Ofsted has published its Annual Report 2017/18, which includes early years, as well as schools, further education, and skills and social care.
The section on early years makes the following key points:
- Inspection outcomes for providers on the Early Years Register (EYR) remain strong. More than nine out of 10 (95%) were good or outstanding at their most recent inspection.
- The total number of early years and childcare providers registered with us continues to decrease over time. This can be attributed to a large decrease in childminders and smaller decreases in the number of nurseries and pre-schools. However, the number of places in early years providers has remained relatively stable, at around 1.3 million.
- Although childminder provider numbers on the Early Years Register have decreased by 30%, the number of places offered has only decreased by 12%. This means that individual childminders are offering a higher number of places on average. The average number of places offered by childminders on the EYR was 6.4 in August 2018.
- The report speculates that the following inspection and registration policies may have contributed to the rise in the quality of the early years sector over time.
- Changes to the statutory framework for the early years foundation stage (EYFS) in 2012 mean that childminders have to complete training before Ofsted can register them. This may have reduced the overall numbers of joiners over time, while improving the quality of those joining.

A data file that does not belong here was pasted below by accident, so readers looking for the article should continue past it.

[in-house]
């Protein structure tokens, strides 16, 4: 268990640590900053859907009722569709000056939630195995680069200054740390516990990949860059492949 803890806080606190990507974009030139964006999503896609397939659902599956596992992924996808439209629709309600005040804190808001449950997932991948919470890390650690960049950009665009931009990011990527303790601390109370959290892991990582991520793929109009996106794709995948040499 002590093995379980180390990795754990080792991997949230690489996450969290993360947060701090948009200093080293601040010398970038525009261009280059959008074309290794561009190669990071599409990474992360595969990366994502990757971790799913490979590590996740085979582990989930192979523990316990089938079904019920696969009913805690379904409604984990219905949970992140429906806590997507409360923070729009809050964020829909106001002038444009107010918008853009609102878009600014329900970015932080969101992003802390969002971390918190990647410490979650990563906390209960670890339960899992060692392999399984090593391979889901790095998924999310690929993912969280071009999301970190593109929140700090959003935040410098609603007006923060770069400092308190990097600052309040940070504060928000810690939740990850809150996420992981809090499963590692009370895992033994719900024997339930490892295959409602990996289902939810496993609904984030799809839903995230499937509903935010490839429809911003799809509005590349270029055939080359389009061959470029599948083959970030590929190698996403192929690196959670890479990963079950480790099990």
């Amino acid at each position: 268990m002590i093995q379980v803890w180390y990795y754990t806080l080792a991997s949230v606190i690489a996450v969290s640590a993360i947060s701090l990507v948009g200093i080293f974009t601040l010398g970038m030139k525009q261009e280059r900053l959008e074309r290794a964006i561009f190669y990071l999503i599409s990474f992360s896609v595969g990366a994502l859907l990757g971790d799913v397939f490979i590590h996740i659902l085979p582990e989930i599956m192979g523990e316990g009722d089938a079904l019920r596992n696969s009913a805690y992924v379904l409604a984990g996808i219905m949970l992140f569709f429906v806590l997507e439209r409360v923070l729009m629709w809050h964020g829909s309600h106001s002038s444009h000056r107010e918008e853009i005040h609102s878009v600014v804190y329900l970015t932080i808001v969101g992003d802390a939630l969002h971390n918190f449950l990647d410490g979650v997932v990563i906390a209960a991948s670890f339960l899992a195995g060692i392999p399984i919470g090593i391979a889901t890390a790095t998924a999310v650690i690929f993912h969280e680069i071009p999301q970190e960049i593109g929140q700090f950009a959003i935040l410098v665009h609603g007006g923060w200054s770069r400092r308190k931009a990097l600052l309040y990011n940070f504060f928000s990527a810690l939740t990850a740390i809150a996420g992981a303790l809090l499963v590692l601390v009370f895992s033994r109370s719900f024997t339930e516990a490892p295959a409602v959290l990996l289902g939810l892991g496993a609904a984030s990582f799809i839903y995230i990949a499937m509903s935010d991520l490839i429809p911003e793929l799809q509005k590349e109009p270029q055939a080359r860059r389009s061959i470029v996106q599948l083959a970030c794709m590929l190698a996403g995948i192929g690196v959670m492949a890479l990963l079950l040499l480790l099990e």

- Since November 2013, Ofsted has re-inspected all nurseries and pre-schools judged as requires improvement within 12 months. This means that these providers have been more frequently monitored and so have had the opportunity to improve sooner.
- Similarly, from August 2016, Ofsted has prioritised inspecting childminders that had previously been judged requires improvement.
- Nurseries and pre-schools operating as part of a group under a single registration are more likely to be judged outstanding than those operating alone, particularly if they are part of a group of 21 or more settings, as opposed to smaller nursery chains. The quality of provision is also linked to other factors, such as levels of local area deprivation.
PACEY’s Chief Executive, Liz Bayram, attended the report launch, and commented:
"We've heard much to be welcomed in the Annual report. The draft EIF's focus on supporting early literacy and numeracy is core to a quality early education, so long as it's part of a well-rounded curriculum. We're celebrating that 95% of providers are good or outstanding but PACEY is concerned we're at a crossroads.
There is increasing evidence that the number of well qualified practitioners is starting to decline, particular newer practitioners who can't afford to pay for qualifications and see no benefit in doing so, such as increased earnings and career progression.
"Quality early education is dependent on a well qualified workforce. Without improved funding for government funded early education and a workforce strategy that supports career progression, future generations of children will not benefit from the high quality of education and care our under fives currently enjoy."